On the move for repair

Apr 17, 2012
On the move for repair

Scientists from the Friedrich Miescher Institute for Biomedical Research have elucidated mechanisms that control DNA movement in the nucleus. They found that DNA with double-strand breaks moves more than undamaged DNA, thereby ensuring that breaks are properly repaired. Error-free double-strand break repair requires that the severed DNA finds a homologous sequence, which can serve as its repair template. Enhanced movement in the nucleus appears to facilitate the search for a proper template. Given that improperly repaired double-strand breaks can cause deleterious translocations that lead to cancer, this mechanism is important for maintaining cell integrity.

The is highly organized and several specialized sub-compartments have been described in the context of transcription. For example, in , are highly conductive to transcription, whereas other regions of the nuclear periphery facilitate . However, mechanisms that transport chromatin to these sub-nuclear control regions have been unclear.

Using quantitative fluorescence microscopy of single in live budding yeast, Susan Gasser and her team at the Friedrich Miescher Institute for addressed the mechanistic requirements for chromatin movement. Two sets of findings were published recently in Genes & Development and Nature Cell Biology. In the first study, which focused on chromatin movement in general, they found that DNA movement could occur independently of transcription elongation, although it was driven by the large ATPases that remodel chromatin during transcriptional activation.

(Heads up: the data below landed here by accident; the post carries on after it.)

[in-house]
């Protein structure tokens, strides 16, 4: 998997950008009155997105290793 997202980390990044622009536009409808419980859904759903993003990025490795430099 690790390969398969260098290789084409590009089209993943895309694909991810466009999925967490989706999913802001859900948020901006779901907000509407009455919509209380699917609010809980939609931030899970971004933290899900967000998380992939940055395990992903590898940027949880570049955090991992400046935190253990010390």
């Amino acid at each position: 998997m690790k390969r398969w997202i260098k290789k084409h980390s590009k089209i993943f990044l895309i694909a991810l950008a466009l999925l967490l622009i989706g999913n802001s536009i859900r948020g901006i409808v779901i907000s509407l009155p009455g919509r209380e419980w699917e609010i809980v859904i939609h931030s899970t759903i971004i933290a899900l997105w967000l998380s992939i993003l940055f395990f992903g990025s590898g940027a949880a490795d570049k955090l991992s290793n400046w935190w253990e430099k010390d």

"The localized binding of a chromatin remodeling ATPase namely INO80 on a particular genetic locus, increased the nuclear volume that the tagged locus could explore, in a manner entirely dependent on the ATPase activity of the complex," comments Gasser.

Furthermore, they found that increased chromatin movement promoted the repair of double strand breaks by homologous recombination between distant sequences. This led to the notion that double-strand breaks might specifically make use of movement within the nucleus to facilitate the homology search for repair by homologous recombination. They tested this hypothesis in their second study.

In this second study, Vincent Dion, a postdoctoral fellow in the Gasser laboratory, scored the mobility of a site-specific double-strand break. The locus clearly moved faster and was less constrained than the same undamaged locus, exploring nearly half of the nuclear volume within minutes. Dion then identified the proteins required for the increase in movement, which included proteins necessary for chromatin remodeling (a subunit of INO80), proteins critical for homologous recombination (Rad51 and Rad54) and mediators of a damage response (Mec1 and Rad9).